This paper examines the role of strategic leadership groups in radical organizational change. Previous research has focused on how ‘heroic’ individual leaders guide change. In contrast, we argue that strategic leadership groups are indispensable to understanding and supporting radical organizational change. Building on a longitudinal study in a global European company, our research identifies four phases of ‘negotiated order’ that shape group and organisational responses to change. Our findings reveal that strategic leadership groups help with the management of emotions, and with understanding the shifting authority relations that inevitably arise during periods of change. Drawing upon the psychoanalytic concept of ‘projective identification’, we develop a theoretical framework for understanding the tensions of change. The model shows how emotional coalitions that develop in strategic leadership groups afford a source of political and psychological containment against the anxieties of radical organisational change. These formations offer transitional spaces for change, providing opportunities for progress. The advantage of this new perspective on radical change is that it helps to move the organization beyond periods of ambivalence and conflict, with positive implications for leadership practice.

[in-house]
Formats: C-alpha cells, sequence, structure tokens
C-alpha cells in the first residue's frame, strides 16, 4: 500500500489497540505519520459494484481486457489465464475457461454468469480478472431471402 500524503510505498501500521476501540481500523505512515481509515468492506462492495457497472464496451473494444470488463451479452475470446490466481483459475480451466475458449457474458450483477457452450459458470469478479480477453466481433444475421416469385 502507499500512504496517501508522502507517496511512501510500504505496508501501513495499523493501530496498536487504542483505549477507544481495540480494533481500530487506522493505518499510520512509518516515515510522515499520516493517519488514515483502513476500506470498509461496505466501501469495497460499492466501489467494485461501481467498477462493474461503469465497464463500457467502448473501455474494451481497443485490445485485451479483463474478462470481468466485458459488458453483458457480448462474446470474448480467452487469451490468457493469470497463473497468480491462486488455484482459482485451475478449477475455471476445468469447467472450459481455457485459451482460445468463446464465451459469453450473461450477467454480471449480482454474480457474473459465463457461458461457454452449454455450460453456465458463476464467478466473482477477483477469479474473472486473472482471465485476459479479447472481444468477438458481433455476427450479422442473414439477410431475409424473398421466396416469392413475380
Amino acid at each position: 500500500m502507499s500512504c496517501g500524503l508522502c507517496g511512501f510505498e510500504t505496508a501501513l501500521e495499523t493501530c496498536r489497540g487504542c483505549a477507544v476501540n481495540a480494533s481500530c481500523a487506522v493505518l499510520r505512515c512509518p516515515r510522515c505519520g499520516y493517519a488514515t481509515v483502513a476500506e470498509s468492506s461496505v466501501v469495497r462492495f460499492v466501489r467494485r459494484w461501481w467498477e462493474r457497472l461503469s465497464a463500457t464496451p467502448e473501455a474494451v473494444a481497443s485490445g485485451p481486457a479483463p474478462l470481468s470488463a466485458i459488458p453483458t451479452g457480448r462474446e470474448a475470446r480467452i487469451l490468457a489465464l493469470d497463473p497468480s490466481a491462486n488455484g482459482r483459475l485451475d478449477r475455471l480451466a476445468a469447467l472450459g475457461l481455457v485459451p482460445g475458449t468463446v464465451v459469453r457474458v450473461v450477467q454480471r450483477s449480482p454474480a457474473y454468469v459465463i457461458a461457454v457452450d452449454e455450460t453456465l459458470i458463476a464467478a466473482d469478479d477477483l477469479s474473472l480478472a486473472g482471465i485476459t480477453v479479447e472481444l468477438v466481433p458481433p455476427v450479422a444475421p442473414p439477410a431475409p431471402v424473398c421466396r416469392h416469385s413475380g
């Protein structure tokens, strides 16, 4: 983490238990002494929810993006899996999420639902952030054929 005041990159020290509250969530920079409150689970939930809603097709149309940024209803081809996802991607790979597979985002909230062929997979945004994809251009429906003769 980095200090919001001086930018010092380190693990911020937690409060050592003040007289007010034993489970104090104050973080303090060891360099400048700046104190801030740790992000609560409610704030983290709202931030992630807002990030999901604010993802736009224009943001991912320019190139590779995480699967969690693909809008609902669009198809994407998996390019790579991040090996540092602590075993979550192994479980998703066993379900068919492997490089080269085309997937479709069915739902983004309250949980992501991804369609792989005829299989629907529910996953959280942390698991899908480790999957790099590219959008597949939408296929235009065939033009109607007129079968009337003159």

|Publication status||Acceptance date - 16 Mar 2023|